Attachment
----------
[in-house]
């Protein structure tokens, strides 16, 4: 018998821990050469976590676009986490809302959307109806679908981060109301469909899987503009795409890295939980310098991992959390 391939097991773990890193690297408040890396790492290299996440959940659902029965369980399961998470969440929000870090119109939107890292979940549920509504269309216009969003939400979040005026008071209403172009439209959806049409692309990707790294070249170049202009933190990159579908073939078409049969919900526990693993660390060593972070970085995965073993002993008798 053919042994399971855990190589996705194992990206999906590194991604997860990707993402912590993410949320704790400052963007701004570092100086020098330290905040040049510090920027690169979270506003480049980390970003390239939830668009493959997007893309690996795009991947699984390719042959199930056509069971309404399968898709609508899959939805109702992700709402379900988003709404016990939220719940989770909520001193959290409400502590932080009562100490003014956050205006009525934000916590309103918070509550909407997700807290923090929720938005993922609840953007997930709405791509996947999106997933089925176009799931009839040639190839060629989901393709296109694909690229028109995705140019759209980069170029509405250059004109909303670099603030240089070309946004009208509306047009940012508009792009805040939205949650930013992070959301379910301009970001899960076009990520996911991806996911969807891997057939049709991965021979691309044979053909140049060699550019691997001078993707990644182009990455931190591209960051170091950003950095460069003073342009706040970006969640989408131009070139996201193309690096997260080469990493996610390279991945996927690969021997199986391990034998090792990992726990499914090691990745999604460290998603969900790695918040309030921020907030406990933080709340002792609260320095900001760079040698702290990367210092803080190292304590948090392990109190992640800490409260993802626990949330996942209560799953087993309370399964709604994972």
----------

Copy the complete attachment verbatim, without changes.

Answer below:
[in-house]
């Protein structure tokens, strides 16, 4: 018998821990050469976590676009986490809302959307109806679908981060109301469909899987503009795409890295939980310098991992959390 391939097991773990890193690297408040890396790492290299996440959940659902029965369980399961998470969440929000870090119109939107890292979940549920509504269309216009969003939400979040005026008071209403172009439209959806049409692309990707790294070249170049202009933190990159579908073939078409049969919900526990693993660390060593972070970085995965073993002993008798 053919042994399971855990190589996705194992990206999906590194991604997860990707993402912590993410949320704790400052963007701004570092100086020098330290905040040049510090920027690169979270506003480049980390970003390239939830668009493959997007893309690996795009991947699984390719042959199930056509069971309404399968898709609508899959939805109702992700709402379900988003709404016990939220719940989770909520001193959290409400502590932080009562100490003014956050205006009525934000916590309103918070509550909407997700807290923090929720938005993922609840953007997930709405791509996947999106997933089925176009799931009839040639190839060629989901393709296109694909690229028109995705140019759209980069170029509405250059004109909303670099603030240089070309946004009208509306047009940012508009792009805040939205949650930013992070959301379910301009970001899960076009990520996911991806996911969807891997057939049709991965021979691309044979053909140049060699550019691997001078993707990644182009990455931190591209960051170091950003950095460069003073342009706040970006969640989408131009070139996201193309690096997260080469990493996610390279991945996927690969021997199986391990034998090792990992726990499914090691990745999604460290998603969900790695918040309030921020907030406990933080709340002792609260320095900001760079040698702290990367210092803080190292304590948090392990109190992640800490409260993802626990949330996942209560799953087993309370399964709604994972």